The last year has been fairly deflating for everyone, for obvious reasons. While we’ve manage to retrofit certain activities, such as socializing and school attendance to the online sphere, it’s true to say that these are not completely perfect substitutes. For this reason, when children go back to school, they will need to be active and engaged, able to somewhat make up for the lost learning they may have had trouble with, given the imperfect format.
But how can teachers re-energize their students after a pandemic? That’s a big ask for any teacher to deal with, let alone having to get back into the swing of teaching a classroom again, and doing their best to teach in the first place, which is a hard job by any measure. Well, there are a few techniques they can use to inject a little life into the classroom, and make sure that’s done in the best manner possible.
In this post, we’ll discuss a few creative ideas regarding how that can be achieved, potentially motivating new and experienced teachers alike:
It can be healthy to gamify participation and the rewards that come with that, in order to help every student feel as though contributing is not only good for their education, but rewarding in another sense, too. A point system for answered questions, academic medals that can be used to recognize excellent contributions and projects, as well as forming ‘teams’ out of group tables to encourage hard work and paying attention can all make a difference – even in more mature children.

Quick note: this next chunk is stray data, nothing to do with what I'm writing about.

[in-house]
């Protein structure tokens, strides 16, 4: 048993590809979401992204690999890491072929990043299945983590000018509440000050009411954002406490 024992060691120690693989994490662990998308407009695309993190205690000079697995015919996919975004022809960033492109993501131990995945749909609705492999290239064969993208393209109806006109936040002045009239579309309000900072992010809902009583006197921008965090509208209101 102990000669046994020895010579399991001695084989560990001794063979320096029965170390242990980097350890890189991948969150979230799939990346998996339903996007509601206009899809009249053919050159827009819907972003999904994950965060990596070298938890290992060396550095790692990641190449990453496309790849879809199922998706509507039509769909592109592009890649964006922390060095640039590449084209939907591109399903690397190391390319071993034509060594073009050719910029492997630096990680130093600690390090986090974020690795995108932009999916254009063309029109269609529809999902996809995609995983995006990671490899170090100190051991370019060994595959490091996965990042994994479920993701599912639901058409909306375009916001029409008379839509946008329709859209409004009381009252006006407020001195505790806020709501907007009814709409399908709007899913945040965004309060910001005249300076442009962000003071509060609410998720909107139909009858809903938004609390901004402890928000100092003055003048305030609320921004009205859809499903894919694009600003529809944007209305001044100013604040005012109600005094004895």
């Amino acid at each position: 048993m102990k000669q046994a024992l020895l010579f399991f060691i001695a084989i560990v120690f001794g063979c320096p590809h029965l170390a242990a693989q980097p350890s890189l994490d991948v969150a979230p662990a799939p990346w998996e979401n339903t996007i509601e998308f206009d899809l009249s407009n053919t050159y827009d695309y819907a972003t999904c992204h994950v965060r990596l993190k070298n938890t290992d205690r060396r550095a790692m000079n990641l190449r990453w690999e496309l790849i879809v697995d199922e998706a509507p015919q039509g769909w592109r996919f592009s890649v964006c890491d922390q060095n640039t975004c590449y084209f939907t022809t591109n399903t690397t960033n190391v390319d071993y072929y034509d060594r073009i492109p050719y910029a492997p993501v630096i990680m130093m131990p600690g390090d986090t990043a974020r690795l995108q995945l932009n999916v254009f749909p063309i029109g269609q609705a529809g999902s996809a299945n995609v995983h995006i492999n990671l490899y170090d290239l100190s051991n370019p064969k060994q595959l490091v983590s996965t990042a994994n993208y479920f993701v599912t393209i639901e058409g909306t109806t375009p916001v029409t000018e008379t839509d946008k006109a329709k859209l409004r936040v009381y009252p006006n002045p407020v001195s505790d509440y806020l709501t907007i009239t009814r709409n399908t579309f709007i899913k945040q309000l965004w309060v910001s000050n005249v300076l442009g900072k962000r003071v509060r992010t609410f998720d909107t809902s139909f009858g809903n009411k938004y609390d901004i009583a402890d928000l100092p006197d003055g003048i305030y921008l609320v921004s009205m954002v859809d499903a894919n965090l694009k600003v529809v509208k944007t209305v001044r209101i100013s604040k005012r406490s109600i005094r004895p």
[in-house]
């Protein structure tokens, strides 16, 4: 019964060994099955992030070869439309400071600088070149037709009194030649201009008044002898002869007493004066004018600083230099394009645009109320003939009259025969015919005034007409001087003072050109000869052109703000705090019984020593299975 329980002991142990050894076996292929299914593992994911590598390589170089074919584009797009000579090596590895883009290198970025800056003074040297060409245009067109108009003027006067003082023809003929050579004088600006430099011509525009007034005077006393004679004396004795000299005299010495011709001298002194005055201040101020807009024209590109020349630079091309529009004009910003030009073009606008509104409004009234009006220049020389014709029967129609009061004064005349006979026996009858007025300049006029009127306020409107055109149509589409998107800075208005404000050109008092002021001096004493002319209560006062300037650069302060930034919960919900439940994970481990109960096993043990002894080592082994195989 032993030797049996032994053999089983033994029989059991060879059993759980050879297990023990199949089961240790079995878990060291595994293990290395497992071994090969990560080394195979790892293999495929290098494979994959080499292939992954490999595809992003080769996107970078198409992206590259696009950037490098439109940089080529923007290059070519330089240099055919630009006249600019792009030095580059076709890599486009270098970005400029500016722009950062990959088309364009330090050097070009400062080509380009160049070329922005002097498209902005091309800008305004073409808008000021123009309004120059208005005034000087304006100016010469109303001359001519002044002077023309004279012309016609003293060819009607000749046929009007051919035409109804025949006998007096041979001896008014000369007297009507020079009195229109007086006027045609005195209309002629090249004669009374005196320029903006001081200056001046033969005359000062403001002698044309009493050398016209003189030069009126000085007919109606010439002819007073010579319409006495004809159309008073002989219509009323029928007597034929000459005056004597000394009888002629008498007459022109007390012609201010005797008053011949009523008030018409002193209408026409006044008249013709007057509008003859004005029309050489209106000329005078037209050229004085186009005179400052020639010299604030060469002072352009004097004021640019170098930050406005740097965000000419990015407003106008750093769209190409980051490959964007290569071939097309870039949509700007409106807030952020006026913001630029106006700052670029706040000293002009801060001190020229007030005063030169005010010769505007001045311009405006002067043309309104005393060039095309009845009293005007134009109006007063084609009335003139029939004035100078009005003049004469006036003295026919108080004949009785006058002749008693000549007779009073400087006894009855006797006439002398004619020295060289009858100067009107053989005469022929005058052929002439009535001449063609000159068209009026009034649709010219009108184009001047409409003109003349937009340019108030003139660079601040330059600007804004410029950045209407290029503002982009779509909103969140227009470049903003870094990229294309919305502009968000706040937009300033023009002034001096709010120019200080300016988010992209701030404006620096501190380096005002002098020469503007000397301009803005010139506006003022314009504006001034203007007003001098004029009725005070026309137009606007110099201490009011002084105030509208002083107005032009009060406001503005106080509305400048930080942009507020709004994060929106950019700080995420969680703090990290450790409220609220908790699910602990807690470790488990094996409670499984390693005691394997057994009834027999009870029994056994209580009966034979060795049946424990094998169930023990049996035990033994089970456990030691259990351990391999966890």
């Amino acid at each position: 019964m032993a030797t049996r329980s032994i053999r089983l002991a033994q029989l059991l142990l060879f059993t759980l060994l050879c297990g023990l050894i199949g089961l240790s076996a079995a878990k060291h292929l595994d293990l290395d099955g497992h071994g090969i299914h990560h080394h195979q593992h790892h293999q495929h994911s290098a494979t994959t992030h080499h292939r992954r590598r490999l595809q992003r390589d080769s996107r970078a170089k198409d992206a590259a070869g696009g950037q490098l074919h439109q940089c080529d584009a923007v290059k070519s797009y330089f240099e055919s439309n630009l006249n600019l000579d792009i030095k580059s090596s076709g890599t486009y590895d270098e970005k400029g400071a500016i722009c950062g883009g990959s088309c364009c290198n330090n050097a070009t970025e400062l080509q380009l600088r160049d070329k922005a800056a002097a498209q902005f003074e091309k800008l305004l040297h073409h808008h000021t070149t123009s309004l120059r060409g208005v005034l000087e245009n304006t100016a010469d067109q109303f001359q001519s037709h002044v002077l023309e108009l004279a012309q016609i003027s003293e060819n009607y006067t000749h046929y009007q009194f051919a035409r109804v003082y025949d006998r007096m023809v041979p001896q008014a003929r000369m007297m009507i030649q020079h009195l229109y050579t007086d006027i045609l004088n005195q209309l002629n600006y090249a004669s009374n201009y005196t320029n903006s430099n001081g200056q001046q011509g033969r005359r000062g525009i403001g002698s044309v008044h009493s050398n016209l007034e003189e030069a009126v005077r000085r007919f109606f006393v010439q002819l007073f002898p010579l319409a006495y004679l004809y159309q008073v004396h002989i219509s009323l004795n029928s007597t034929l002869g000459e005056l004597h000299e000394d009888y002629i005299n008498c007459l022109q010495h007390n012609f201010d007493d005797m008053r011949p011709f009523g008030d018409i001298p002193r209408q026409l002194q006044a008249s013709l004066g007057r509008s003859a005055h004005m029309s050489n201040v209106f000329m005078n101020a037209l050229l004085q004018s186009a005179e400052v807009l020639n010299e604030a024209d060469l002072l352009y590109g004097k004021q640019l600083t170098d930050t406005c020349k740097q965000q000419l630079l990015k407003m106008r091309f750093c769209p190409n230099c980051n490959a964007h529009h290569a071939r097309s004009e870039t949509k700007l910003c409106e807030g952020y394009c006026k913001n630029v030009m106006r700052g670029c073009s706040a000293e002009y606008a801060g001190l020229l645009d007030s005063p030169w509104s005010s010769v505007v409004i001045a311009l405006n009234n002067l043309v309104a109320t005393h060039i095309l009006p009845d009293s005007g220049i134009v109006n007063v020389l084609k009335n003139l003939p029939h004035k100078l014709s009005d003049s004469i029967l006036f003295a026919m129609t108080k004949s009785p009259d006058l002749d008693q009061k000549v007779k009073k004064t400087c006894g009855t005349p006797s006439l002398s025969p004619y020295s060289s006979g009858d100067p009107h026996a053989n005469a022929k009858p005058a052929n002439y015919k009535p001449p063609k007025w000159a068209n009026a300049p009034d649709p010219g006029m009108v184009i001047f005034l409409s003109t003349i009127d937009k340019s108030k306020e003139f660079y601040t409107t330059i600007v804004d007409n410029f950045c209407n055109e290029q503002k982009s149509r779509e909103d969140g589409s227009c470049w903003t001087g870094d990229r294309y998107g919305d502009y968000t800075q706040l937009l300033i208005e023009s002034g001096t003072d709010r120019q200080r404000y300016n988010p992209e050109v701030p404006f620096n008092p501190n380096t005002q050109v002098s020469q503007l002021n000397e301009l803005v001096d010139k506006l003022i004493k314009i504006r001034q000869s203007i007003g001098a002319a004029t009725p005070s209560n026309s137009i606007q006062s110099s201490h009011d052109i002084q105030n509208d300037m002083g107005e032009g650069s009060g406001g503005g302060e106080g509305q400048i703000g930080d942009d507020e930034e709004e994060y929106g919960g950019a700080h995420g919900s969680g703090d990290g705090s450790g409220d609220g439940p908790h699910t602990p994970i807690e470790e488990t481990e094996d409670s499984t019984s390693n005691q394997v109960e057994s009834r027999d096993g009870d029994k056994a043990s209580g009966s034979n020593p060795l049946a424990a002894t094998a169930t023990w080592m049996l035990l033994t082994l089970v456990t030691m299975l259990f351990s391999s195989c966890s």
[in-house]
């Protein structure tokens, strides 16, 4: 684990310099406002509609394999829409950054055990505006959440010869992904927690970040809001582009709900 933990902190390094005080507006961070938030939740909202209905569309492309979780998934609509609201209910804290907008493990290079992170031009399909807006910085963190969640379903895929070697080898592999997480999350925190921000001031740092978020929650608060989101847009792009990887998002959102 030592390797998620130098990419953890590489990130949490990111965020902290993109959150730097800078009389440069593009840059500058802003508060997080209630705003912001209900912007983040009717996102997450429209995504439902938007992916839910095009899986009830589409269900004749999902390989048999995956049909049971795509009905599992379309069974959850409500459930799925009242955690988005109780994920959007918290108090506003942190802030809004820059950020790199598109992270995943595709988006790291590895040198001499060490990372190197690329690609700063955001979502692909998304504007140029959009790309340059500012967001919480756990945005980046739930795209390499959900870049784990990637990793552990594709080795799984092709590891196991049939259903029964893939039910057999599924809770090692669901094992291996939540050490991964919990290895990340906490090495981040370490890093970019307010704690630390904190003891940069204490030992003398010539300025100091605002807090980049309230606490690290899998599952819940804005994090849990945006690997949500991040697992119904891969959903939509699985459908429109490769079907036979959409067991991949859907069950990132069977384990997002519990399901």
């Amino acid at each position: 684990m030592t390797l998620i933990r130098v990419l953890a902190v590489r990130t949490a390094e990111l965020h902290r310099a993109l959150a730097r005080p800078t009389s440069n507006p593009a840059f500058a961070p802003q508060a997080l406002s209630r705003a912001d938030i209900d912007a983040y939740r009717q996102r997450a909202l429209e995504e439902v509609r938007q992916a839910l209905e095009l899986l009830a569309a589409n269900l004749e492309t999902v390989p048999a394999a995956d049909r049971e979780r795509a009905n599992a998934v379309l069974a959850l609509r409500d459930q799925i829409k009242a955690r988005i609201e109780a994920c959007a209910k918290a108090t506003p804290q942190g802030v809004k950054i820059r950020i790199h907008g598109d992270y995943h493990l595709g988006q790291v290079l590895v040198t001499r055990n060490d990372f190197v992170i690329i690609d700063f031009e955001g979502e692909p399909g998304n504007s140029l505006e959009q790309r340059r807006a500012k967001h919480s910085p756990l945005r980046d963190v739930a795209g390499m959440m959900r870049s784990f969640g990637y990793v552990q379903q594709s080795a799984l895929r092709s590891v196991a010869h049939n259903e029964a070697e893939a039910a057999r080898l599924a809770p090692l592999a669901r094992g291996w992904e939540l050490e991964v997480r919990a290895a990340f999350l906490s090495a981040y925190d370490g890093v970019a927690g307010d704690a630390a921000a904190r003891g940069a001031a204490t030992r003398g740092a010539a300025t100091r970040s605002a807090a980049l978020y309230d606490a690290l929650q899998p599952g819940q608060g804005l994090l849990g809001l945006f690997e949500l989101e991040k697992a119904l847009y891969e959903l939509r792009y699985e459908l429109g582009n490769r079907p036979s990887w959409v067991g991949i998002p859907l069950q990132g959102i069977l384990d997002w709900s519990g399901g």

Be Patient & Answer Questions
Teachers will have to focus on being patient, for obvious reasons. Not all students will have gotten the best from their last year of education, not because their teachers didn’t try, but because some students simply do not get the best out of remote learning. This is why it can be healthy to have an open-door policy when it comes to questions, no matter how simple, to make sure that no one feels outpaced by the class. Answer a question of one proactive student, and immediately five students who may have been wondering the same thing but who did not wish to put their hand up are immediately satiated. This kind of patience can make a tremendous difference, for clear and necessary reasons.
Group & Social Projects
It’s exceedingly healthy to put together group and social projects that can help your students work as a team once more. Through this, they might learn concepts more easily, discuss the topic at hand, and learn the value of collaborating with others again. Even experienced adults are a little socially rusty after a year or so of lockdown – so it’s not particularly difficult to see why fostering this environment, in a safe manner, can be helpful for children’s development.
With this advice, we’re certain that teachers can re-energize their students, even after the intensive demands of a pandemic.
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